Her organization has rescued more than 250 orangutans in recent years, victims of deforestation and illegal trafficking, and has created a program to support the health, education and employment of local indigenous communities to halt the deterioration of the ecosystem on which these great apes depend. In recognition of this work, Karmele Llano received the BBVA Foundation's World Award for Biodiversity Conservation.

Borneo, the world's third largest island, is also a place with an extraordinarily rich and varied biodiversity. According to Karmele Llano, 5% of all species are found on this island, which is covered by jungles that constitute an important carbon sink. These forests are home to three species of orangutans, animals that thousands of years ago were widespread throughout Southeast Asia and now have their last strongholds on the islands of Borneo and Sumatra. In the last 50 years, 65% of orangutans have disappeared and, if this rate continues, 80% of all populations will be lost by 2025. n Borneo, in particular, there are currently between 45,000 and 52,000 orangutans left.

The decline of the forest human

The Orangutan, which means forest human in the indigenous language, is the only great ape in Asia. An animal, according to Karmele Llano, endowed with great intelligence and learning ability. The offspring stay with their mothers for 7 or 8 years to learn the behaviors that will allow them to survive in the jungle. They also reproduce very slowly, so each female has only a few offspring during her lifetime.

There are several causes for the decline of Bornean orangutan populations. Karmele Llano cited primarily the loss of their habitat, as Borneo's forests are heavily affected by deforestation. Intensive agricultural practices, such as palm cultivation, cause the loss of the equivalent of up to three soccer fields of forest every 5 minutes. This is exacerbated by forest fires, as climate change is aggravating droughts, which are becoming more frequent.

When forests are burned or converted into plantations, conflict arises between humans and orangutans, who break into crops and villages in search of food, causing damage. Many of the orangutans rescued by International Animal Rescue Indonesia were captured as vermin. The young are sold on the illegal exotic animal market and grow up in deplorable situations, usually chained and exposed to the elements. Fortunately, as Karmele Llano explained, awareness of these cases has increased. Some time ago they rescued about 20 orangutans every year, but now it is only about 1 or 2.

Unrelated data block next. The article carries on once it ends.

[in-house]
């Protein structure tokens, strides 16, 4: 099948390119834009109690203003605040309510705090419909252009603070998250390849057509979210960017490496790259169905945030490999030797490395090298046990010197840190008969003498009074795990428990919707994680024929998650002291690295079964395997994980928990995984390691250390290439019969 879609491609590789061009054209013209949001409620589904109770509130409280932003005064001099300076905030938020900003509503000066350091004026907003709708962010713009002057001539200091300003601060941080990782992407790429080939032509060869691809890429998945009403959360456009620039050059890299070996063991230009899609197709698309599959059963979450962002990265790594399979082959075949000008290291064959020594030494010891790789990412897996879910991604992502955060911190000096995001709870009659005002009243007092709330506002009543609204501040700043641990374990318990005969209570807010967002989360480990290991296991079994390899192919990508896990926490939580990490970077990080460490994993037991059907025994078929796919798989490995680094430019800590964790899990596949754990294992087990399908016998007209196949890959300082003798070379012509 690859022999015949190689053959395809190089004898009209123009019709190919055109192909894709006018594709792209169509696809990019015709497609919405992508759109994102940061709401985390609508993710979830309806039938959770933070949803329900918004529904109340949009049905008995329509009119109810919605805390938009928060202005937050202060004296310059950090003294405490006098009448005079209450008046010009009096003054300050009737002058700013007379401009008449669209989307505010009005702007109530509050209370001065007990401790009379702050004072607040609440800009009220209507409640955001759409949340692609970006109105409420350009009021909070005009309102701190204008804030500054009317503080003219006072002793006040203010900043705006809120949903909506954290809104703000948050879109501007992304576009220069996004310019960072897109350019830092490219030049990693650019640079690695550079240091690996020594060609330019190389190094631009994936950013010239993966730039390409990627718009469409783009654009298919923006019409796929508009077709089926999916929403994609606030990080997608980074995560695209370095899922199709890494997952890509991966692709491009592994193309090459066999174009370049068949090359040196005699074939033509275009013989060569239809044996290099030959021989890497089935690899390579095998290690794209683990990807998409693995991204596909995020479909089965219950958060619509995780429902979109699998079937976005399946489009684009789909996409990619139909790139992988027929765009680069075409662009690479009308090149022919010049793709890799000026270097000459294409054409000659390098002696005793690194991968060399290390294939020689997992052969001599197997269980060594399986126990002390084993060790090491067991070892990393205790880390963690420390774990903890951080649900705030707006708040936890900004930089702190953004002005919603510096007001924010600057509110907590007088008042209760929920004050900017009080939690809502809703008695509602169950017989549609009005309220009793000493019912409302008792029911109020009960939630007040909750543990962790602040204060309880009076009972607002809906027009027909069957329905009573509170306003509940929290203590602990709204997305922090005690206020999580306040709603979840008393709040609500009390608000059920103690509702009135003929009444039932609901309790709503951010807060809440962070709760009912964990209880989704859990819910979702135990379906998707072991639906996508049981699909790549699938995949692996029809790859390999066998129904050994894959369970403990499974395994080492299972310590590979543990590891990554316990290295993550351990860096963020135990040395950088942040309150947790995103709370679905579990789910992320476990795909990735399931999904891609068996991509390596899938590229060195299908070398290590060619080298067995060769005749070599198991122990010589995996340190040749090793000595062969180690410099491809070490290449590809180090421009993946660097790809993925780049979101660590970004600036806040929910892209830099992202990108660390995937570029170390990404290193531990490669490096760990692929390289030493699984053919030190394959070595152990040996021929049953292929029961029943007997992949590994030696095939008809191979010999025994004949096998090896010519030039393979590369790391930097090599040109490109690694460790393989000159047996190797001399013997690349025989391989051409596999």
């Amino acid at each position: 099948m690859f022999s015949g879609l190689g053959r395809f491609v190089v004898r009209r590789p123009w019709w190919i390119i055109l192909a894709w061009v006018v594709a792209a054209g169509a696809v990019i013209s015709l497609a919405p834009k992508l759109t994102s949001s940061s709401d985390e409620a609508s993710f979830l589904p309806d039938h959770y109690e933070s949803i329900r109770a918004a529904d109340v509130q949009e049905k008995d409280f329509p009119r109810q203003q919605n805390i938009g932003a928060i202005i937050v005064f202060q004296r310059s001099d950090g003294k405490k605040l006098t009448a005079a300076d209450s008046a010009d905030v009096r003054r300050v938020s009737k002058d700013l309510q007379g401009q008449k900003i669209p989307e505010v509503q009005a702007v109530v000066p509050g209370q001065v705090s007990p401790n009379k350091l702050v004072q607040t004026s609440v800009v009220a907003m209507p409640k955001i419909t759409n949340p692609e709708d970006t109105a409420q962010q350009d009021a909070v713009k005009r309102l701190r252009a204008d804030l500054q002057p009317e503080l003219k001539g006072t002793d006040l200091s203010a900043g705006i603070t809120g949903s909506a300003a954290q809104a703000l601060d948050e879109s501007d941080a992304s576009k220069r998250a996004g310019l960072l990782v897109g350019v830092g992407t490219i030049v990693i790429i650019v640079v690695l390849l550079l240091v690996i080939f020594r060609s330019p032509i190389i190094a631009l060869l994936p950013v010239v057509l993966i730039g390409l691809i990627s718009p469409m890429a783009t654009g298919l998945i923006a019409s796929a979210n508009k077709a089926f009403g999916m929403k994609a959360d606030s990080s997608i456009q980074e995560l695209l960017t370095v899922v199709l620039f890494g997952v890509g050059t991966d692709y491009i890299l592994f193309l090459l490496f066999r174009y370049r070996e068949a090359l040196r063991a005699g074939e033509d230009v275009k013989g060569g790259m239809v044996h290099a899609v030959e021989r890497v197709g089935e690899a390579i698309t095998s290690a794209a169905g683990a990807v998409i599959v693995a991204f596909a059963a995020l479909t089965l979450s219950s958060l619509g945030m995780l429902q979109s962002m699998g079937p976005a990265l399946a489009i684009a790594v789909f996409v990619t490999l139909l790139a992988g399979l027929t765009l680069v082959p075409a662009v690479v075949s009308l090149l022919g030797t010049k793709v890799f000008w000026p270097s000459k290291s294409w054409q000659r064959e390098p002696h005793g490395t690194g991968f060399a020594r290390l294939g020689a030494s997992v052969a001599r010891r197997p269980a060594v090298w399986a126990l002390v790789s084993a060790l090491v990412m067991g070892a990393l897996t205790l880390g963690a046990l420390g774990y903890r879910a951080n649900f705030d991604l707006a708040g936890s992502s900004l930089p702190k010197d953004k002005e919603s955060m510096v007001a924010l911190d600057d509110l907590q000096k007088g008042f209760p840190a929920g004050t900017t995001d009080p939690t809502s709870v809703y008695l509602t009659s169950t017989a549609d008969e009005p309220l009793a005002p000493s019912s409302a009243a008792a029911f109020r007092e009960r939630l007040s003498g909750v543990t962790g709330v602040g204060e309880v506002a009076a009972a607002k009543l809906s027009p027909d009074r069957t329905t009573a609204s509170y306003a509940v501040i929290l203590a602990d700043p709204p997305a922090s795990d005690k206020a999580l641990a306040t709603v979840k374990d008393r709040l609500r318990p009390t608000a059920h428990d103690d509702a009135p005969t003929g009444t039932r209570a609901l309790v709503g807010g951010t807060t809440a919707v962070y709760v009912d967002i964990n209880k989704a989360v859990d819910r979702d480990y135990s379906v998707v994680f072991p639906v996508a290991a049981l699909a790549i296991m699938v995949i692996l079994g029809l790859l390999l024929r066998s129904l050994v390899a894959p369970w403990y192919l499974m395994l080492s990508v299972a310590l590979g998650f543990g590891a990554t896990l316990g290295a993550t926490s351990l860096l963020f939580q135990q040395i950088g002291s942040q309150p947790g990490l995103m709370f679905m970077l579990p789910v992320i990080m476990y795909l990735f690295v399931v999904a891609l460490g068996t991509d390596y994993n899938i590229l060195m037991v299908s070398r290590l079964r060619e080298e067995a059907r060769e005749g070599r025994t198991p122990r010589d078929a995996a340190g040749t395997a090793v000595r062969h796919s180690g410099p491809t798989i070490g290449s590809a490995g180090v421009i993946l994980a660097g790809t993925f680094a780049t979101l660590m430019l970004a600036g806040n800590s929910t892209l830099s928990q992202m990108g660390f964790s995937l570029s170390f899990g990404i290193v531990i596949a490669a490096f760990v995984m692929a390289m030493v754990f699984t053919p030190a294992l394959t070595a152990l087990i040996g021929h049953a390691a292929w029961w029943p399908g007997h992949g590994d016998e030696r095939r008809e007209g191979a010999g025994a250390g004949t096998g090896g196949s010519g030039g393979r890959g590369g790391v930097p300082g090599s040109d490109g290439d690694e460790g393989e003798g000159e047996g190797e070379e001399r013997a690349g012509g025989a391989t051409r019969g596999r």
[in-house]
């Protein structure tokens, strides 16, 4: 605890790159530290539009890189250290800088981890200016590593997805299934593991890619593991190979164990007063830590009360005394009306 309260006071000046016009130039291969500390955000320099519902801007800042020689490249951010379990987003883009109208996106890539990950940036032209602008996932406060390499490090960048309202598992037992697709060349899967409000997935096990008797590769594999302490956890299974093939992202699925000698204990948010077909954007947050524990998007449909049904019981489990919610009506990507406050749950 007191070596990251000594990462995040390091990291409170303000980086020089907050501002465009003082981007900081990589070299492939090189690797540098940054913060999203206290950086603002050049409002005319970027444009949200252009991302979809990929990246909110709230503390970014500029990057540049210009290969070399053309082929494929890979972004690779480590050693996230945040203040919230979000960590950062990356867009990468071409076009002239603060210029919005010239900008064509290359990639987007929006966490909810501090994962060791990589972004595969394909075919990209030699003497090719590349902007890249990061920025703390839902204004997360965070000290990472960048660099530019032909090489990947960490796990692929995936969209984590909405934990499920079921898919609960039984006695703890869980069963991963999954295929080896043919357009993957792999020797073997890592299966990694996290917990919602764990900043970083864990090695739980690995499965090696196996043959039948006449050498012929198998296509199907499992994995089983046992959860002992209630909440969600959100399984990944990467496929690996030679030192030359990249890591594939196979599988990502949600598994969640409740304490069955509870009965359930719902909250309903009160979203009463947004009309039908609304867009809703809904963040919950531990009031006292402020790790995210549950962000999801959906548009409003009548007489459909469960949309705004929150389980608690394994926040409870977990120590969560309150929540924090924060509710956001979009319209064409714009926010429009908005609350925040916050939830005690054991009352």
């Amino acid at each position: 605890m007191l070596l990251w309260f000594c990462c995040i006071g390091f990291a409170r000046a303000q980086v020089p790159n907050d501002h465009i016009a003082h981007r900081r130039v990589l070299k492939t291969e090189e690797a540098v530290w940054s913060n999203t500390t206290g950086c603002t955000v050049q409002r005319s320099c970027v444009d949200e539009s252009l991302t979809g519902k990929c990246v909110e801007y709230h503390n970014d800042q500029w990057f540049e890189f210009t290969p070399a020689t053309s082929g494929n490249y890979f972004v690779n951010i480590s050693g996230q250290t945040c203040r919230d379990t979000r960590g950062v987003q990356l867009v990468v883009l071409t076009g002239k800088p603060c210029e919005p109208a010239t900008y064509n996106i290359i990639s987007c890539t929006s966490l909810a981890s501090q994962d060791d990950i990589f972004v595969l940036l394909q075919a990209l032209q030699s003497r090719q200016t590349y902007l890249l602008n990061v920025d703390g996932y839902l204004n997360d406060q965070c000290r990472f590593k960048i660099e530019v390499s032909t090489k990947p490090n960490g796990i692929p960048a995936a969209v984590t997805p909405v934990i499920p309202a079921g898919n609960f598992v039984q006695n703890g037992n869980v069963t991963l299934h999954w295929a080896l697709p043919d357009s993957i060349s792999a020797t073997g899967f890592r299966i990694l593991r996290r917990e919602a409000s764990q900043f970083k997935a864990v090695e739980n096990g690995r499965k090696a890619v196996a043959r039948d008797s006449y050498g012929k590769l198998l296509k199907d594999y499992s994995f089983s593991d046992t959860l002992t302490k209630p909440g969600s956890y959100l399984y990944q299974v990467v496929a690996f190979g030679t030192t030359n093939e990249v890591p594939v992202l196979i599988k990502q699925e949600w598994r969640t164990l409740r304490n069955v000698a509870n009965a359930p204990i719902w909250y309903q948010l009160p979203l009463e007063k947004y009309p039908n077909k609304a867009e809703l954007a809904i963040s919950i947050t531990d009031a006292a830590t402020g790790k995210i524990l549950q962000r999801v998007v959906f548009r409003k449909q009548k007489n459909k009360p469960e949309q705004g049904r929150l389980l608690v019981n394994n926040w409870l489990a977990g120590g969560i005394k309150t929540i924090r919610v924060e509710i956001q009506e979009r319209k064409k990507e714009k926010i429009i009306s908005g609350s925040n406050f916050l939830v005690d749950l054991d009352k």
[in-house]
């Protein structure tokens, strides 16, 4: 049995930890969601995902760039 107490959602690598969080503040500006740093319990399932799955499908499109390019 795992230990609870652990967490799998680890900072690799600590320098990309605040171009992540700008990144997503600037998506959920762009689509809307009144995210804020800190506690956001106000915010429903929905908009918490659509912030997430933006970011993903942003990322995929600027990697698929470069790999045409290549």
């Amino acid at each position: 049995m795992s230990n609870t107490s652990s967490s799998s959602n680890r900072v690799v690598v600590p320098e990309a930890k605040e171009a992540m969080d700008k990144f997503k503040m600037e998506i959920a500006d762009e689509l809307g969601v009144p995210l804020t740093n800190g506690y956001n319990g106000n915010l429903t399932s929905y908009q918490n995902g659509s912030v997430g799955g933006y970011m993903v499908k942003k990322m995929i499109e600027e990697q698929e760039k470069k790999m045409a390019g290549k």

The rescued animals are transferred to the center managed by International Animal Rescue Indonesia. When they are in good condition they are swiftly released in forest areas but when they have been victims of illegal trafficking, and have suffered damage, they stay at the center to be rehabilitated. They usually have to spend a period of several years in the forest school to learn to live in the wild. Each individual is different; depending on their circumstances, the period and the way in which they recover and learn to live again as wild animals varies. Females, added Karmele Llano, learn and recover faster.

The individuals that are released are settled in a national park, where the species became extinct years ago. Around this place, the indigenous populations are very poor; they have lost their traditional way of living but also have not adjusted to the modern world. That is why International Animal Rescue Indonesia has set up literacy projects for adults, with a special focus on women, and education projects for children. They also employ more than 270 people from these communities.

As Karmele Llano explains, "If we cannot guarantee the well-being of the communities, we cannot protect the orangutans. We are part of the same ecosystem. We still have time to do something and reverse the damage caused to the ecosystems, biodiversity and the environment". Their idea is to give them back the opportunity to live according to their traditions, in communion with their forests, which are part of their identity. Thus, they encourage the creation of subsistence crops for these communities, aquaculture projects, and the sustainable use of their natural resources, with the aim of providing them with a dignified life.

Finally, the head of International Animal Rescue Indonesia pointed out that the main culprits of the situation experienced by these communities and of the loss of the natural habitat in Borneo are the multinational companies, especially those dedicated to oil palm cultivation, which do not assume their responsibility in relation to the effects of their actions. Awareness of this reality must be raised in the countries where the products manufactured with the raw materials obtained in Borneo are consumed, she added.

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